Chocolate Brownie Cookie

I teased you on Sunday with promises of another Valentine’s Day treat. This one, lucky for you, is of the chocolate variety!

Sometimes you just decide that you need freshly baked cookies NOW. Don’t tell me you never had thoughts like that. It’s happened to me on several occasions, but unfortunately most cookie recipes call for room temperature butter, which foils all hope for spontaneity.

These Chocolate Brownie Cookies though, like brownies, use melted butter! So you have no excuse not to make them this very second, no advanced preparation needed…except maybe making sure you have enough room in your tummy to eat a few fresh out of the oven.

Chocolate Brownie Cookie

I actually made these cookies months ago for Nate’s friend’s birthday. I have a million yummy chocolate cookie recipes (and I’m sure you do too), but this one was pretty darn tasty and you should consider adding it to your repertoire.

They call for nuts, but Nate thinks that nuts ruin all baked goods, and so I left them out. Personally, I think they’d add a nice crunch.


The key is to take these out of the oven when they seem too soft to be done. If you cook them too long, they will be dry. Trust me on this one :(

If you do happen to overcook them slightly, make sure you serve them warm-15 seconds in the microwave will moisten them right up. In fact, they’re always best served warm regardless.

Chocolate Brownie Cookie


And in case you need some other Valentine’s Day inspiration, here are a few of my faves:



Red Velvet Cake with Raspberry Mousse and Fluffy Cream Cheese Frosting– I made this for my first Valentine’s Day with Nate!


Chocolate Fudge Cheesecake


Rich and Thick Hot Chocolate


Chocolate Fudge Cheesecake


Dark Chocolate-Cherry Ganache Bars


Cider Poached Pears– a delicious, lighter dessert


Chocolate-peanut butter pb cup cookies

Food 061

Butterscotch Rum Banana Spiced Blondies


Chocolate Pecan-Pie Bars

Brownie Cookies

From Oxmoor House

Print this recipe

makes 2.5 dozen

1/2 cup butter
4 (1-oz.) unsweetened chocolate baking squares, chopped
3 cups semisweet chocolate morsels, divided
1 1/2 cups all-purpose flour
1/2 teaspoon baking powder
1/2 teaspoon salt
4 large eggs
1 1/2 cups sugar
2 teaspoons vanilla extract
2 cups chopped pecans, toasted (optional)

Combine butter, unsweetened chocolate, and 1 1/2 cups chocolate morsels in a large heavy saucepan. Cook over low heat, stirring constantly, until butter and chocolate melt; cool.

Combine flour, baking powder, and salt; set aside.

Beat eggs, sugar, and vanilla at medium speed with an electric mixer. Gradually add flour mixture to egg mixture, beating well. Add chocolate mixture; beat well. Stir in remaining 1 1/2 cups chocolate morsels and pecans (if using).

Drop dough by 2 tablespoonfuls 1 inch apart onto parchment paper-lined baking sheets.

Bake at 350° for 10 minutes- they will look slightly underdone, do NOT over bake!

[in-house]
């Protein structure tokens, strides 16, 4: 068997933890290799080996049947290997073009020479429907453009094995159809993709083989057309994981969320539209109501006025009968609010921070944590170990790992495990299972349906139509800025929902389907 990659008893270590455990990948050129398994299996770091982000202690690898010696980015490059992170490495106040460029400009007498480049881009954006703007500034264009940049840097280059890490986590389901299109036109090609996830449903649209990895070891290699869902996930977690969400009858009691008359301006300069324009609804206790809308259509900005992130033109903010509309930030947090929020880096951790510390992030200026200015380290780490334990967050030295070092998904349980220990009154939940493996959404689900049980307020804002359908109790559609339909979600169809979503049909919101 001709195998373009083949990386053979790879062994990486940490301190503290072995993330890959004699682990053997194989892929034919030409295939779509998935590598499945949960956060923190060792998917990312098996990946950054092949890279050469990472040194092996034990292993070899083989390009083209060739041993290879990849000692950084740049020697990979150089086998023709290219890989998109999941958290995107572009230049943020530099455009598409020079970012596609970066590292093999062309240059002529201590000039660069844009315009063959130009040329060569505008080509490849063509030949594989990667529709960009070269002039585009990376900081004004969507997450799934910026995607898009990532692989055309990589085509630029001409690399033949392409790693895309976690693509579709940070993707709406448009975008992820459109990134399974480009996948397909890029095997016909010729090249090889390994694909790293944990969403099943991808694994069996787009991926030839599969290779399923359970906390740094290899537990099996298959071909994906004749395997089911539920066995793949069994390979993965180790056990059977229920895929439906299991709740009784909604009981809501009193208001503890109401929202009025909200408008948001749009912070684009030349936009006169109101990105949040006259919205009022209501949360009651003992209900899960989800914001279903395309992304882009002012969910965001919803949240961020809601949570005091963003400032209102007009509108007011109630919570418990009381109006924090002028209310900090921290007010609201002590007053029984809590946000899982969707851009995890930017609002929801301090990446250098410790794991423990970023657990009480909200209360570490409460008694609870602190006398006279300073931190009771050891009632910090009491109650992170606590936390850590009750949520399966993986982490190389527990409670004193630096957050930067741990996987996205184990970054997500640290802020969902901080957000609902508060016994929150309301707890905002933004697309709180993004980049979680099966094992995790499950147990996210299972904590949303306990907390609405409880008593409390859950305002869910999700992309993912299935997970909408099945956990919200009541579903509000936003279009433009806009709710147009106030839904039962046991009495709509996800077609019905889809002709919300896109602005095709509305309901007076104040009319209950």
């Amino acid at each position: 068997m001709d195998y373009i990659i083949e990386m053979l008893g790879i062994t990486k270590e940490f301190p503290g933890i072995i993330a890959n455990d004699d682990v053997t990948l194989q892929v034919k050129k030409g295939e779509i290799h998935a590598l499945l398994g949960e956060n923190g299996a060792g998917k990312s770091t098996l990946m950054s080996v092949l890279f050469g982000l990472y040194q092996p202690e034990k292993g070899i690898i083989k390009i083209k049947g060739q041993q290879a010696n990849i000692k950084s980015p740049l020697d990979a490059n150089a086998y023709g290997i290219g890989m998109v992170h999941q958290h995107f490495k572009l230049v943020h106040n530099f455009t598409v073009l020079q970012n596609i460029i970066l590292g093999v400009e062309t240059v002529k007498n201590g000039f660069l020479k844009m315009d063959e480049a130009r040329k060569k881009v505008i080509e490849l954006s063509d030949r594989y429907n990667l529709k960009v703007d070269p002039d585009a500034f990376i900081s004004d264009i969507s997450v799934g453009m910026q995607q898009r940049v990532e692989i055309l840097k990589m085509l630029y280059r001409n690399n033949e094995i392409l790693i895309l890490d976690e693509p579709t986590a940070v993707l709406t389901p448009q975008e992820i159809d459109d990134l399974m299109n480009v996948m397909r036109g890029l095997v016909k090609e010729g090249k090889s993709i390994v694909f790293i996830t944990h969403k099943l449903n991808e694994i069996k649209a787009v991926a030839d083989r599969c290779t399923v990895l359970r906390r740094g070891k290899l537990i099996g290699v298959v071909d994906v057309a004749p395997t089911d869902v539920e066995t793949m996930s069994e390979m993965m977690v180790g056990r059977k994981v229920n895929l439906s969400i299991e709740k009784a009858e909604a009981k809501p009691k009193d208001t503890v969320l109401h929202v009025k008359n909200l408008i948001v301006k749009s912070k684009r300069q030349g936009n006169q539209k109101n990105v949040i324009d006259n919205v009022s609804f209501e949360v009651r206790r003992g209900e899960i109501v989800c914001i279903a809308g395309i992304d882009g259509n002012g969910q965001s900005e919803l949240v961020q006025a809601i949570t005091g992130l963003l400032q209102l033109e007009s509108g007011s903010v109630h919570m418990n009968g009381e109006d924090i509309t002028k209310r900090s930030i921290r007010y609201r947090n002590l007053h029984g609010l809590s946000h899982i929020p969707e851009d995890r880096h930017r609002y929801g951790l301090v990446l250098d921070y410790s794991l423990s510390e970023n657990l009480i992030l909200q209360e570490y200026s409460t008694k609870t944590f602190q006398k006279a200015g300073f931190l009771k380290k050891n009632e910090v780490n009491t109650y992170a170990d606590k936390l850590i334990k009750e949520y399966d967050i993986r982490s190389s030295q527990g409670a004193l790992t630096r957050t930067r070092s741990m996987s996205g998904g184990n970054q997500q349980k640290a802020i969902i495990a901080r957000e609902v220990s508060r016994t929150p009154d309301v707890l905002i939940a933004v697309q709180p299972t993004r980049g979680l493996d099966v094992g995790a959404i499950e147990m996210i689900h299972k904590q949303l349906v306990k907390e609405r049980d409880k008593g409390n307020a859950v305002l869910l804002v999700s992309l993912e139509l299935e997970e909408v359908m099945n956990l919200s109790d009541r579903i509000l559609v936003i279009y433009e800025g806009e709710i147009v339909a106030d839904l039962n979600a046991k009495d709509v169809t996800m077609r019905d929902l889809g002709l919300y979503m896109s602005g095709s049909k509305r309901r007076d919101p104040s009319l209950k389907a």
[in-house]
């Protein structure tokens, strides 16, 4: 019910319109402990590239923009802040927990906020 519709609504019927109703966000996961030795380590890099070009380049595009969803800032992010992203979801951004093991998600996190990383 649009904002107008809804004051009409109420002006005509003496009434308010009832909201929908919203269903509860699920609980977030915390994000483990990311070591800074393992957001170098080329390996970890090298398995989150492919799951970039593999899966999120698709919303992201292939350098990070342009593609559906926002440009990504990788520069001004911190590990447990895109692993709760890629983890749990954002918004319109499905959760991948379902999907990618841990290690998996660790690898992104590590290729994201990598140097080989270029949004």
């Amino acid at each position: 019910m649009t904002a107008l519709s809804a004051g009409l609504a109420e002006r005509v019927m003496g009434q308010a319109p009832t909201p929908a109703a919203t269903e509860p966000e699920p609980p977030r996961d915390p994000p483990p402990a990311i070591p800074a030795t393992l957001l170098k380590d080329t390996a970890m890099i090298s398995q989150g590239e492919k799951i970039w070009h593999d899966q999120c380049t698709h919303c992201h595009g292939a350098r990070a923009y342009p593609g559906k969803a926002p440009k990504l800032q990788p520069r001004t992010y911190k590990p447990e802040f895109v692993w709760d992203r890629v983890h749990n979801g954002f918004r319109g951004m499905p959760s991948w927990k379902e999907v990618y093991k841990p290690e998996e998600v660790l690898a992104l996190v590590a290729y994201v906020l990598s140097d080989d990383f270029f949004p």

Cool slightly on baking sheets; remove to wire racks to cool completely.

Valentine Sugar Cookie Heart

Before I get into my Valentine’s Day treats, I wanted to share a couple things with you. If you’ve been following me since the beginning, you know that a couple years ago, I catered lunch for Nate and his little film crew while he filmed a short film he wrote, directed, and acted in. It took a long time to finish editing, but I can finally share it with you. It’s equal parts suspenseful and amusing, and I hope you enjoy it :)

Lost Keys from Nathaniel Carota on Vimeo.

(You can also see the video he made for our wedding here.)

The second thing I want to share with you is another doggy painting I completed. I’m really trying to build up a pet portrait side business (see the “Pet Portrait” tab on my page menu). I really want to expand to animals other than dogs, but so far that’s all I’ve done. This one was done in memory of Charlie, who passed away recently from cancer :(

Custom Pet Portrait Yellow Lab

Custom Pet Portrait Yellow Lab

Now onto the recipe…

I know a lot of people aren’t fans of Valentine’s Day. While it’s true that it’s not as exciting of a holiday if you’re unattached, it’s a perfect excuse to eat chocolate no matter what your relationship status :)

There are a couple cookie recipes I’ve been meaning to share. I’ll share one today and one in a few days. The first is a semi-homemade cookie that I found years ago and often use it for beautiful Christmas Cookies. It’s a cut-out sugar cookie, but because it’s an upgrade to a powdered mix, you can spend more time decorating and less time measuring out ingredients! Also, the texture is such that you don’t even need to refrigerate before rolling out.

Valentine Sugar Cookie Heart

I usually use it with regular royal icing and decorate pretty snowflakes and santas for Christmas. This time, however, I used a super easy marbling technique I found on this site. It’s so easy and sooo impressive looking!